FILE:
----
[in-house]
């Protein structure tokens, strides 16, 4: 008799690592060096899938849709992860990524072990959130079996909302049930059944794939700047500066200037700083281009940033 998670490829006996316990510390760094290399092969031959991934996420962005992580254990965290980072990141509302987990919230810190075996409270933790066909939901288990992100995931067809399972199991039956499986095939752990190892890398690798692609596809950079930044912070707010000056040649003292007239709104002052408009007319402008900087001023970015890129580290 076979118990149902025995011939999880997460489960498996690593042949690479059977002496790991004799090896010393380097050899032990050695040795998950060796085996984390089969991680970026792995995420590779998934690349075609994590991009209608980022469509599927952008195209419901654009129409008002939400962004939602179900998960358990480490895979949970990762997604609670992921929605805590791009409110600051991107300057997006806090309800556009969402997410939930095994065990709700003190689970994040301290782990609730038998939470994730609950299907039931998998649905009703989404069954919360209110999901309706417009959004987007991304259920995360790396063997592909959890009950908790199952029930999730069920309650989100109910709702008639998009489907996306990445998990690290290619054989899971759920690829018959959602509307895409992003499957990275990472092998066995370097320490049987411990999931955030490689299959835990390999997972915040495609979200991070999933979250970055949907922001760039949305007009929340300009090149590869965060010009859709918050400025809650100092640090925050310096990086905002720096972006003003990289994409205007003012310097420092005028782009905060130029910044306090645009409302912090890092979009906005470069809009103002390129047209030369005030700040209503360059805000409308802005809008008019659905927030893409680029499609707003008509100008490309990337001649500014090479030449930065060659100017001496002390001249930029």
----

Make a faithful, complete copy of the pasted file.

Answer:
[in-house]
């Protein structure tokens, strides 16, 4: 008799690592060096899938849709992860990524072990959130079996909302049930059944794939700047500066200037700083281009940033 998670490829006996316990510390760094290399092969031959991934996420962005992580254990965290980072990141509302987990919230810190075996409270933790066909939901288990992100995931067809399972199991039956499986095939752990190892890398690798692609596809950079930044912070707010000056040649003292007239709104002052408009007319402008900087001023970015890129580290 076979118990149902025995011939999880997460489960498996690593042949690479059977002496790991004799090896010393380097050899032990050695040795998950060796085996984390089969991680970026792995995420590779998934690349075609994590991009209608980022469509599927952008195209419901654009129409008002939400962004939602179900998960358990480490895979949970990762997604609670992921929605805590791009409110600051991107300057997006806090309800556009969402997410939930095994065990709700003190689970994040301290782990609730038998939470994730609950299907039931998998649905009703989404069954919360209110999901309706417009959004987007991304259920995360790396063997592909959890009950908790199952029930999730069920309650989100109910709702008639998009489907996306990445998990690290290619054989899971759920690829018959959602509307895409992003499957990275990472092998066995370097320490049987411990999931955030490689299959835990390999997972915040495609979200991070999933979250970055949907922001760039949305007009929340300009090149590869965060010009859709918050400025809650100092640090925050310096990086905002720096972006003003990289994409205007003012310097420092005028782009905060130029910044306090645009409302912090890092979009906005470069809009103002390129047209030369005030700040209503360059805000409308802005809008008019659905927030893409680029499609707003008509100008490309990337001649500014090479030449930065060659100017001496002390001249930029």